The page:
Stars and Stripes
By Chuck Hawks
After reading my Guns and Shooting Online article about the .303 Savage (in which I wrote that factory loaded ammunition in the caliber was no longer available), Clint Huisinga of Stars and Stripes Custom Ammunition wrote to me and pointed out that Stars and Stripes offers brand new .303 Savage factory loads. In fact, Stars and Stripes offers factory loads in many obsolete calibers.
Stars and Stripes ammunition is manufactured in the U.S.A. Their street address is 2303 West McNab Road, Suite 4, Pampano Beach, FL 33069 (Telephone: 954-917-1129).
Stars and Stripes ammunition is premium new product, not reloads. In their Production Ammo line, Stars and Stripes offers all the usual calibers from .17 Remington to .458 Winchester Magnum. These are loaded with Barnes, Hornady and SSCA (conventional jacketed soft point) bullets at prices comparable to premium factory loaded ammunition from the "Big Three" American loading companies. Stars and Stripes will custom load production calibers with other premium bullets for individual customers by special order--they aim to please. All Production Ammunition is hand made, just like their custom ammunition.
To quote from the Stars and Stripes web page: "Unlike factory ammunition, each of our cartridges is made on a single assembly line so each round is exactly like the one before it, giving the shooter unmatched consistency from shot to shot. All propellants are matched to individual cartridges for top efficiency."
Speaking of propellants, the velocity of Stars and Stripes ammo is stable over a wide temperature range. This is because, with only a few exceptions, they use Hodgdon Extreme powders in their rifle loads.
Of particular interest to shooters with rifles in hard to find calibers is the Stars and Stripes line of Custom Ammunition. This is available in a bewildering variety of calibers from .14-222 to .700 Nitro Express, including common, European, wildcat, proprietary, nitro, magnum, black powder, safari, and other oddball types.
Here is another direct quote from Stars and Stripes regarding their Custom Ammunition: "This ammunition is made to order to your exact requirements: Max power, max accuracy, sub-sonic, premium grade bullet choices, match brass, etc. Custom ammo can also be built so as to ensure maximum performance under very specific weather conditions, temperature extremes, or firearm type. Some custom loadings may require the firearm to be present to verify safe functioning of a one off loading. All custom ammo conforms to SAAMI and CIP standards. Anything within the limits of safety can be made."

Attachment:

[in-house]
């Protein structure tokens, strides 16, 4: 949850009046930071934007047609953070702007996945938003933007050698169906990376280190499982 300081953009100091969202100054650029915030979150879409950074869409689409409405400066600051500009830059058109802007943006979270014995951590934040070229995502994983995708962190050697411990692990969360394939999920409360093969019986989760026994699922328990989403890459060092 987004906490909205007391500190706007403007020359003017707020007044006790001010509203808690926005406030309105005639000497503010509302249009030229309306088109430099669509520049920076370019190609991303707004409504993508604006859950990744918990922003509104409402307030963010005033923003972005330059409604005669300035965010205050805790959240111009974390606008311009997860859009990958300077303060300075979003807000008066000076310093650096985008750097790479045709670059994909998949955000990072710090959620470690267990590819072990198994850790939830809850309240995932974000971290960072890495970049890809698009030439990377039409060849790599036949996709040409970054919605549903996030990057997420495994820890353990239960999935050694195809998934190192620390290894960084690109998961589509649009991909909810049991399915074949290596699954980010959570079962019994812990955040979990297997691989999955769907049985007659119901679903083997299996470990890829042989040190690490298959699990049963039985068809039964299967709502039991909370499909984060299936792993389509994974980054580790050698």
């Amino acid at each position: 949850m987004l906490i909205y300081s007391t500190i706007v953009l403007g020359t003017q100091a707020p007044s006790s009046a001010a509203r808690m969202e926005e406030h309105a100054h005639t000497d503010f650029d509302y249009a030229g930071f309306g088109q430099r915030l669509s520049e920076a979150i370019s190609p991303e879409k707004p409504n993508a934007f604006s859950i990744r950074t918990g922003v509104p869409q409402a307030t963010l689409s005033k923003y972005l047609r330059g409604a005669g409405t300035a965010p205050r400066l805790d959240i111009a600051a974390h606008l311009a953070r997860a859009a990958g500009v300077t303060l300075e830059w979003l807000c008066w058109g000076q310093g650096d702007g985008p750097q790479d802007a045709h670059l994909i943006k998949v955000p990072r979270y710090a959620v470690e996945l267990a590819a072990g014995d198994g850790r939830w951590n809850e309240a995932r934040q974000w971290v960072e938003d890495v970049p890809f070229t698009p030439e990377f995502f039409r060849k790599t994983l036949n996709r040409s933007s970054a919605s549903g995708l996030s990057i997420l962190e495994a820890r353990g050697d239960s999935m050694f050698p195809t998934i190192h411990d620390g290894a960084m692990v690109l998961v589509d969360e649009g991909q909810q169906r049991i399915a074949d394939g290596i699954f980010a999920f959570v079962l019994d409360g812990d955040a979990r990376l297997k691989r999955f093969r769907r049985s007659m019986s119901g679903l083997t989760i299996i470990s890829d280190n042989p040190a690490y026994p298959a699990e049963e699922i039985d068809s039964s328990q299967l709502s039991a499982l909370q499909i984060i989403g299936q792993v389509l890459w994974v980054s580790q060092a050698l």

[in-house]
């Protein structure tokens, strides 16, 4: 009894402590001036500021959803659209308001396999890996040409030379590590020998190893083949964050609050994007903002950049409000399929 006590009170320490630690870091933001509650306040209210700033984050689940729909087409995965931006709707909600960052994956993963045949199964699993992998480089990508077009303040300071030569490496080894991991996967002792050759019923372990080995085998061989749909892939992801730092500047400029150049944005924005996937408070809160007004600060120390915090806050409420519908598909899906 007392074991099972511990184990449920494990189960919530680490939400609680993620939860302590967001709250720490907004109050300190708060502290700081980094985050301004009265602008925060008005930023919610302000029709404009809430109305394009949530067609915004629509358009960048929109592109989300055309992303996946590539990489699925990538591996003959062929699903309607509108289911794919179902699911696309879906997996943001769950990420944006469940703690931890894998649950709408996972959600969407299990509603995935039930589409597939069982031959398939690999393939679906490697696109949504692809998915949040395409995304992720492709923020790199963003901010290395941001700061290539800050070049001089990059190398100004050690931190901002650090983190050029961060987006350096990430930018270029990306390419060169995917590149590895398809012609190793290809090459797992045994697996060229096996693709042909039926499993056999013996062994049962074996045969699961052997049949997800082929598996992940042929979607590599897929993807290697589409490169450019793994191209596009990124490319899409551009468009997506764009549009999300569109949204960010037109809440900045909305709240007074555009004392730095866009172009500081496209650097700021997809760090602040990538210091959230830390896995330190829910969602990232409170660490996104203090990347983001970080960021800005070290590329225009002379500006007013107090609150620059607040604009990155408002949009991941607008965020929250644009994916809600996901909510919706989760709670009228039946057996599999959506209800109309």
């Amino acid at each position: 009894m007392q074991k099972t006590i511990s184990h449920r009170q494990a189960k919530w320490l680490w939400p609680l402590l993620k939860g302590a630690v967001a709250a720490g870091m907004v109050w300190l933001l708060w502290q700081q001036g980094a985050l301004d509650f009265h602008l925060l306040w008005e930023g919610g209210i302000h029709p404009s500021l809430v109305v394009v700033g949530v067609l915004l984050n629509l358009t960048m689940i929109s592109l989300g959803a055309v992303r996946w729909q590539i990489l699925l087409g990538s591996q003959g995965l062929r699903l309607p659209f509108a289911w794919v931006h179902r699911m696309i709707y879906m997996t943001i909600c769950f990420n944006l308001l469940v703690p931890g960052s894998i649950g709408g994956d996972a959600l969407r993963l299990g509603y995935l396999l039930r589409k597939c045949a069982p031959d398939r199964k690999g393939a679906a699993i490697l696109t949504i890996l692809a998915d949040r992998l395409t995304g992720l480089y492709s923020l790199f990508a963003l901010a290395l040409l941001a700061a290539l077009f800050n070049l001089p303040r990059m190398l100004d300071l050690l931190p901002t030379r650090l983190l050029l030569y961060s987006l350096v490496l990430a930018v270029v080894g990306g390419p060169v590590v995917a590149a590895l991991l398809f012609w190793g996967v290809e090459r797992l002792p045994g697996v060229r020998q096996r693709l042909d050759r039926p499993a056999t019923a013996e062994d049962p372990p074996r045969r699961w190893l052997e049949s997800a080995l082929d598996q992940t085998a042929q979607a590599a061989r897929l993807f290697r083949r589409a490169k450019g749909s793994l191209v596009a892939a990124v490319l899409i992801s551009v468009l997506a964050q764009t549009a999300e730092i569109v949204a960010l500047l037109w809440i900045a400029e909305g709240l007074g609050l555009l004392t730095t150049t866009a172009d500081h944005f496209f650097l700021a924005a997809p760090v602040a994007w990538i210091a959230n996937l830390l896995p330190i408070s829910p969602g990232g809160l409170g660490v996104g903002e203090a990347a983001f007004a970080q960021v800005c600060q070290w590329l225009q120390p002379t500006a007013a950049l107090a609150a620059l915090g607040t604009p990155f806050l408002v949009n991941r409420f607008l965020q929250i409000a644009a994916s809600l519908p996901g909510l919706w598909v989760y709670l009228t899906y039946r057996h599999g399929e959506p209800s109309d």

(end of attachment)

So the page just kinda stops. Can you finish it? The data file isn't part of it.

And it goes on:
Stars and Stripes has other ammo lines including Pistol, Cowboy, Safari, Shotgun, Military, Obsolete, and .50 BMG ammunition. They really offer a huge assortment of different calibers and loads. The Stars and Stripes motto is, "We manufacture premium new ammunition for almost any firearm that shoots."
Clint offered to send me some Stars and Stripes ammunition for review, an offer that I gratefully accepted. My personal ammunition requirements are fairly mundane, since I don't shoot any really strange, wildcat, or obsolete calibers. I requested a couple boxes of Stars and Stripes Production Ammo in two calibers, .45-70 and .350 Remington Magnum. Those calibers are about as "unusual" as anything I shoot.
In .45-70 I requested standard pressure ammunition loaded with 300 grain Hornady InterLock HP bullets, a Stars and Stripes catalog item at a retail price of $23.99/box of 20. The muzzle velocity (MV) of this load is 1900 fps.
My .45-70 Browning 1885 High Wall rifle is equipped with a Redfield Widefield 2.5x fixed power scope. It shoots Federal Classic factory loads (advertised MV 1880 fps) using this bullet weight very accurately, and I had a box of Federal factory loads on hand for comparison purposes. It happens that I use the Hornady 300 grain InterLock HP bullet (with IMR 3031 powder) at about 1800 fps in my standard handloads for that rifle with great success. So I felt that I had a pretty good idea of how that bullet should shoot in that rifle.
Clint made these comments about his S&S .45-70 load: "The .45-70 ammo is safe for any firearm you want to shoot it in, even an original Trapdoor Springfield (in good condition). My loading preference on this case is to use the slower propellants so I can fill up the case to 100% load density. This loading delivers very uniform velocity and will remain stable over a wide temperature range. I do offer the .45-70 in Marlin and Magnum specific loadings for suitable .45-70 rifles."
In .350 Rem. Mag. I requested another standard Stars and Stripes catalog item, a 225 grain Nosler Partition bullet at a MV of 2500 fps (in an 18" barrel). The retail price of this load is $35.99/box of 20.